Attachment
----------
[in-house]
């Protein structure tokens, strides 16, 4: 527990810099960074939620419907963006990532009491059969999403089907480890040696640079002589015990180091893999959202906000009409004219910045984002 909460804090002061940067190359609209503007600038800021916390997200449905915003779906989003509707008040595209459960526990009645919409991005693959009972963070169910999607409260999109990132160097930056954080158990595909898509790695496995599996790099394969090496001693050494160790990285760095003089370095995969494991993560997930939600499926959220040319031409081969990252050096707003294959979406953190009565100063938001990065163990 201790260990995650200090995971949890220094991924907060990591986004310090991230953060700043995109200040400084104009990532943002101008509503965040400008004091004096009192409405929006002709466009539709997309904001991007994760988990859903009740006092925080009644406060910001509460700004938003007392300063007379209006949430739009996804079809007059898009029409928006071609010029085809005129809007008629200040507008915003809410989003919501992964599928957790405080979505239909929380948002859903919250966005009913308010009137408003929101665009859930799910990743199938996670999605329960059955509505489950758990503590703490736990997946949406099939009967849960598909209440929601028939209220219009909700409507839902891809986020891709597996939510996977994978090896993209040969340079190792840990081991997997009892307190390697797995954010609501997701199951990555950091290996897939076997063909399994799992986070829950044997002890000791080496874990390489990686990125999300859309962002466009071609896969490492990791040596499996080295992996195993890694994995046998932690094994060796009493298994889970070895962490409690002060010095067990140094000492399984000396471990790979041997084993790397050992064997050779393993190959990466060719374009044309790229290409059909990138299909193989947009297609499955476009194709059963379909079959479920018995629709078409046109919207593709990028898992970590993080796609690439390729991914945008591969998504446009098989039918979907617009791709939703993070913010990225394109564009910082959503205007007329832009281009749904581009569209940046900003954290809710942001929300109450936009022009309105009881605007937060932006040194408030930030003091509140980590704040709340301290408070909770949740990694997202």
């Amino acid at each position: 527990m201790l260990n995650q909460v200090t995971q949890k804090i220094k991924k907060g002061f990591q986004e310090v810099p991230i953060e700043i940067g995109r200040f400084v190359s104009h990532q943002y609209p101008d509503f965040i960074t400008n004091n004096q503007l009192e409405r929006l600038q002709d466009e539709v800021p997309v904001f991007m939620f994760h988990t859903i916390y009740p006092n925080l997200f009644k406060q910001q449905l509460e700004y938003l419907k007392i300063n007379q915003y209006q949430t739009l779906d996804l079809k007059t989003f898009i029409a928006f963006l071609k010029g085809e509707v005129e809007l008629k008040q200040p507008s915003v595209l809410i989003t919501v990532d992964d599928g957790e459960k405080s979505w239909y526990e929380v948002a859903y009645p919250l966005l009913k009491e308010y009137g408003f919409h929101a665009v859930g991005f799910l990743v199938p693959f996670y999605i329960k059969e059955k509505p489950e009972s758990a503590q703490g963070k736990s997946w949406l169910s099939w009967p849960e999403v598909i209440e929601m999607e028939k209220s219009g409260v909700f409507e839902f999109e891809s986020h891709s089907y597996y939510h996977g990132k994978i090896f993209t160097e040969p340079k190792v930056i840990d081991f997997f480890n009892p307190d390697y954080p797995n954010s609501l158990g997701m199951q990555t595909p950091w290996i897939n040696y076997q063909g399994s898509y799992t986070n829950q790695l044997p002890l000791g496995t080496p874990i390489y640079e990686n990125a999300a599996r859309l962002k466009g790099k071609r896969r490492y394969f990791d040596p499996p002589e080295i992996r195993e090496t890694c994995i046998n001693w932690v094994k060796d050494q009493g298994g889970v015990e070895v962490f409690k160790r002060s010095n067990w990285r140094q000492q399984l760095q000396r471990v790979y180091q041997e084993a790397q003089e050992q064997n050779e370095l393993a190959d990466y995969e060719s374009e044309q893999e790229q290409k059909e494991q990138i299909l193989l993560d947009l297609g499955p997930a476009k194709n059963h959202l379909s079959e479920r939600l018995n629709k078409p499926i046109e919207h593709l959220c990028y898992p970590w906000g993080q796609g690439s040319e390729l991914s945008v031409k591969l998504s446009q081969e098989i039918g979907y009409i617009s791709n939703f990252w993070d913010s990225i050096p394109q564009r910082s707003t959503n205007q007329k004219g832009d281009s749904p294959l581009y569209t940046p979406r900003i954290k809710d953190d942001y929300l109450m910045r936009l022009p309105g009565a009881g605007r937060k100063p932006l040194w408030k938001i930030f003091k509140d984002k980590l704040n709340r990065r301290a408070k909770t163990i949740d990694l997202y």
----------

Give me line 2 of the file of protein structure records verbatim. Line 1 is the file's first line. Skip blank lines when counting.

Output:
């Protein structure tokens, strides 16, 4: 527990810099960074939620419907963006990532009491059969999403089907480890040696640079002589015990180091893999959202906000009409004219910045984002 909460804090002061940067190359609209503007600038800021916390997200449905915003779906989003509707008040595209459960526990009645919409991005693959009972963070169910999607409260999109990132160097930056954080158990595909898509790695496995599996790099394969090496001693050494160790990285760095003089370095995969494991993560997930939600499926959220040319031409081969990252050096707003294959979406953190009565100063938001990065163990 201790260990995650200090995971949890220094991924907060990591986004310090991230953060700043995109200040400084104009990532943002101008509503965040400008004091004096009192409405929006002709466009539709997309904001991007994760988990859903009740006092925080009644406060910001509460700004938003007392300063007379209006949430739009996804079809007059898009029409928006071609010029085809005129809007008629200040507008915003809410989003919501992964599928957790405080979505239909929380948002859903919250966005009913308010009137408003929101665009859930799910990743199938996670999605329960059955509505489950758990503590703490736990997946949406099939009967849960598909209440929601028939209220219009909700409507839902891809986020891709597996939510996977994978090896993209040969340079190792840990081991997997009892307190390697797995954010609501997701199951990555950091290996897939076997063909399994799992986070829950044997002890000791080496874990390489990686990125999300859309962002466009071609896969490492990791040596499996080295992996195993890694994995046998932690094994060796009493298994889970070895962490409690002060010095067990140094000492399984000396471990790979041997084993790397050992064997050779393993190959990466060719374009044309790229290409059909990138299909193989947009297609499955476009194709059963379909079959479920018995629709078409046109919207593709990028898992970590993080796609690439390729991914945008591969998504446009098989039918979907617009791709939703993070913010990225394109564009910082959503205007007329832009281009749904581009569209940046900003954290809710942001929300109450936009022009309105009881605007937060932006040194408030930030003091509140980590704040709340301290408070909770949740990694997202």